Sept. 19, 2019
CHARLESTON, W.Va. – The Fall 2019 issue of GOLDENSEAL is dedicated entirely to the 250th anniversary of the founding of Wheeling, twice the capital of West Virginia. It is available for purchase at select retailers and/or by calling the GOLDENSEAL office. GOLDENESEAL, West Virginia’s magazine of traditional life since 1975, is published quarterly by the West Virginia Department of Arts, Culture and History. Attached is a list of retailers where GOLDENSEAL magazine is available.
In this edition, Rebekah Karelis traces the last 250 years of Wheeling history, highlighting the Zane family’s early settlement; National Road; the Wheeling Suspension Bridge; the Baltimore & Ohio Railroad; immigration; the birth of West Virginia as a state; various industries such as iron and nail production, tobacco and breweries; the importance of the city’s labor history; and efforts to rejuvenate the historic downtown.
Seán P. Duffy looks at the same time period through the lens of Wheeling’s African Americans, including the city’s role in the slave trade, Jim Crow laws, Lincoln High and other black schools during segregation, and recent efforts to recognize Wheeling’s black community.
In other articles, Sue-Beth Warren examines the restoration of West Virginia Independence Hall, our state’s birthplace; GOLDENSEAL editor Stan Bumgardner writes about Wheeling’s ethnic food heritage and Mount de Chantal Visitation Academy, a prominent Catholic school for 160 years (closing in 2008); Barb Howe tells of the incomparable Sister Joanne Gonter, a longtime teacher and organist at Mount de Chantal who served before and after the transitional Vatican II period of the 1960s; photographer Steve Brightwell takes readers on a visual tour of Wheeling, including the Artisan Center and Madonna of the Trail statue; Carl E. Feather relates the life of Wheeling podiatrist Dr. Roy Harmon Jr. and his wife, Mary Ellen; Roy’s son Dave Harmon recounts some great times riding in his father’s smoky, rumbling Studebaker; Mark Swiger details a history of Wheeling Steel (later Wheeling-Pitt Steel) and how Mike Fahey climbed the corporate ladder from a laborer to management; and professional singer Mollie O’Brien remembers the many great musical times she experienced in her hometown.
In addition, the issue includes regular features by state folklorist Emily Hilliard and Feather. Hilliard profiles Carol Dougherty and Our Lady of Lebanon church and school. In his Back Roads column, Feather visits with three intrepid preservationists—Jeanne Finstein, Hydie Friend and Margaret Brennan—who, along with many who laid the groundwork, such as Beverly Fluty and Snookie Nutting, have helped revitalize the city by restoring and reusing historic structures.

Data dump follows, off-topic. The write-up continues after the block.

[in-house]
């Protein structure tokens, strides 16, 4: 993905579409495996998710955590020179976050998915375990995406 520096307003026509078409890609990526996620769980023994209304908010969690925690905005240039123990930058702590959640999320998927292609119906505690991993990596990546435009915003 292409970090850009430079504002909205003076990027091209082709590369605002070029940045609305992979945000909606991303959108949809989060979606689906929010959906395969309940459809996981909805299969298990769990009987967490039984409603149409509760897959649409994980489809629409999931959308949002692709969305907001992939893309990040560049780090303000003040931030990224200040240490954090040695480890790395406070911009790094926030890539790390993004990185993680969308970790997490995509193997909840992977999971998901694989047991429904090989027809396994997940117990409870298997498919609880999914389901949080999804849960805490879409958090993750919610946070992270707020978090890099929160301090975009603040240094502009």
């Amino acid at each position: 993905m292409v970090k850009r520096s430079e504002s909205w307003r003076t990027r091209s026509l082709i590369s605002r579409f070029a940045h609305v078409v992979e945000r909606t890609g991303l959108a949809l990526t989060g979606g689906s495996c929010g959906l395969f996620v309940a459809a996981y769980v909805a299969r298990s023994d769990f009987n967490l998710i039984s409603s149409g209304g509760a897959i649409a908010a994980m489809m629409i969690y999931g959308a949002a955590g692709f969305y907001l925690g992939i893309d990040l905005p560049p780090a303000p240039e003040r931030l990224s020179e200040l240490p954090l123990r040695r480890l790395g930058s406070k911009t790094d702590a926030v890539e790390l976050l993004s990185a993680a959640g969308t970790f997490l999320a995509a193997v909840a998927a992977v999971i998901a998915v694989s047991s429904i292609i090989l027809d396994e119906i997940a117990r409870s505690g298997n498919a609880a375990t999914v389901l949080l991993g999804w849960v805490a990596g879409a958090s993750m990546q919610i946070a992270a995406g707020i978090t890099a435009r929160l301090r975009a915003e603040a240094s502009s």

To order the Fall issue, call the GOLDENSEAL office at (304) 558-0220. The cost is $5.95 plus shipping or $20 for a one-year subscription (four quarterly issues).
GOLDENSEAL magazine can be purchased at the following retail outlets:
Four Seasons Books, Shepherdstown, Jefferson County
State Museum Gift Shop, Culture Center, Charleston, Kanawha County
Taylor Books, Charleston, Kanawha County
West Virginia Market Place at Capitol Market, Charleston, Kanawha County
Appalachian Glass, Weston, Lewis County
Grave Creek Archaeological Complex, Moundsville, Marshall County
Railroad Depot, Bramwell, Mercer County
Book Exchange, Morgantown, Monongalia County
Ruby Memorial Hospital Gift Shop, Morgantown, Monongalia County
Cacapon Resort State Park, Morgan County
Nicholas Chronicle Newspaper, Summersville, Nicholas County
Oglebay Institute, Wheeling, Ohio County
West Virginia Independence Hall, Wheeling, Ohio County
Wheeling Artisan Center, Wheeling, Ohio County
Tamarack: The Best of West Virginia, Beckley, Raleigh County
Pipestem Resort State Park, Summers/Mercer County
Tygart Lake State Park, Taylor County
Blackwater Falls State Park, Tucker County
Hundred Farm Supply, Hundred, Wetzel County
Witschey’s Market, New Martinsville, Wetzel County
Peoples News, Parkersburg, Wood County
Twin Falls State Park, Wyoming County